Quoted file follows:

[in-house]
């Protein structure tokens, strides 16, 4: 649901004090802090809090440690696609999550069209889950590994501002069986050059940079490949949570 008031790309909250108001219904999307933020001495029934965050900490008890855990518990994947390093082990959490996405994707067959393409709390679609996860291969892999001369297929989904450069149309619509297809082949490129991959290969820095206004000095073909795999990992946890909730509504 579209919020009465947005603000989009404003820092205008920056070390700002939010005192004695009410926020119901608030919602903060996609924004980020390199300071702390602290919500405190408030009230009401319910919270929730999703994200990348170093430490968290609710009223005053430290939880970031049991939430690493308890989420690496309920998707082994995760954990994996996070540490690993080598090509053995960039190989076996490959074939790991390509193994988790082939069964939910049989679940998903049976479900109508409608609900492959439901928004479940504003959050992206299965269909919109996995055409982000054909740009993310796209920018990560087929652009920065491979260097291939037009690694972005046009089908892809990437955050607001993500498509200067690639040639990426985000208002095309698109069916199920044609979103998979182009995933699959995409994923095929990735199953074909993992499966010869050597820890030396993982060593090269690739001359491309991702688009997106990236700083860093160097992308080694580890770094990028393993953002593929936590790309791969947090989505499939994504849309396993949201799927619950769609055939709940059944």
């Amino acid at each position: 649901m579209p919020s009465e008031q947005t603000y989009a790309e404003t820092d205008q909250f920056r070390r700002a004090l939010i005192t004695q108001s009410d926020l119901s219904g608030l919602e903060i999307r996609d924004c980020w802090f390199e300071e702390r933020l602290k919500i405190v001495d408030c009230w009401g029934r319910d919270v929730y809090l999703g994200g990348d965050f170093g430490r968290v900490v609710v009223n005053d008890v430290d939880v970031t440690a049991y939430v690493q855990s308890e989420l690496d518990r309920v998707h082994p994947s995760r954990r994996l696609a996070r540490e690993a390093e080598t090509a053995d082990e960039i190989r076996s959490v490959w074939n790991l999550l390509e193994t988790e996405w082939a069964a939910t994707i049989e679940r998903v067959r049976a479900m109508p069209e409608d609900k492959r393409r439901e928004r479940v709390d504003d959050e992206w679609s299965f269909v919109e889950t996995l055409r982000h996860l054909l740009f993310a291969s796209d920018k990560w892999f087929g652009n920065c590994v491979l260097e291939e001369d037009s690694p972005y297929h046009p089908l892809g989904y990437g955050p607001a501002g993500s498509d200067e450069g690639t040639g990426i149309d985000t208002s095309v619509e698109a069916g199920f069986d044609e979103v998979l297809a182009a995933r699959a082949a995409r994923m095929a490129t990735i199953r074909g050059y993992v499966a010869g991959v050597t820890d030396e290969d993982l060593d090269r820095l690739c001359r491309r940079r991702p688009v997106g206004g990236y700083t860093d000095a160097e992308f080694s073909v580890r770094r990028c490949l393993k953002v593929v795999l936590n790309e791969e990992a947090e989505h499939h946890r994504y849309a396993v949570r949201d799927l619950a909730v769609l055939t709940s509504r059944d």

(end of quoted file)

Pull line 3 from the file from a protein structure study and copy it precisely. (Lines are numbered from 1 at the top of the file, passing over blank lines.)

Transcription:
């Amino acid at each position: 649901m579209p919020s009465e008031q947005t603000y989009a790309e404003t820092d205008q909250f920056r070390r700002a004090l939010i005192t004695q108001s009410d926020l119901s219904g608030l919602e903060i999307r996609d924004c980020w802090f390199e300071e702390r933020l602290k919500i405190v001495d408030c009230w009401g029934r319910d919270v929730y809090l999703g994200g990348d965050f170093g430490r968290v900490v609710v009223n005053d008890v430290d939880v970031t440690a049991y939430v690493q855990s308890e989420l690496d518990r309920v998707h082994p994947s995760r954990r994996l696609a996070r540490e690993a390093e080598t090509a053995d082990e960039i190989r076996s959490v490959w074939n790991l999550l390509e193994t988790e996405w082939a069964a939910t994707i049989e679940r998903v067959r049976a479900m109508p069209e409608d609900k492959r393409r439901e928004r479940v709390d504003d959050e992206w679609s299965f269909v919109e889950t996995l055409r982000h996860l054909l740009f993310a291969s796209d920018k990560w892999f087929g652009n920065c590994v491979l260097e291939e001369d037009s690694p972005y297929h046009p089908l892809g989904y990437g955050p607001a501002g993500s498509d200067e450069g690639t040639g990426i149309d985000t208002s095309v619509e698109a069916g199920f069986d044609e979103v998979l297809a182009a995933r699959a082949a995409r994923m095929a490129t990735i199953r074909g050059y993992v499966a010869g991959v050597t820890d030396e290969d993982l060593d090269r820095l690739c001359r491309r940079r991702p688009v997106g206004g990236y700083t860093d000095a160097e992308f080694s073909v580890r770094r990028c490949l393993k953002v593929v795999l936590n790309e791969e990992a947090e989505h499939h946890r994504y849309a396993v949570r949201d799927l619950a909730v769609l055939t709940s509504r059944d």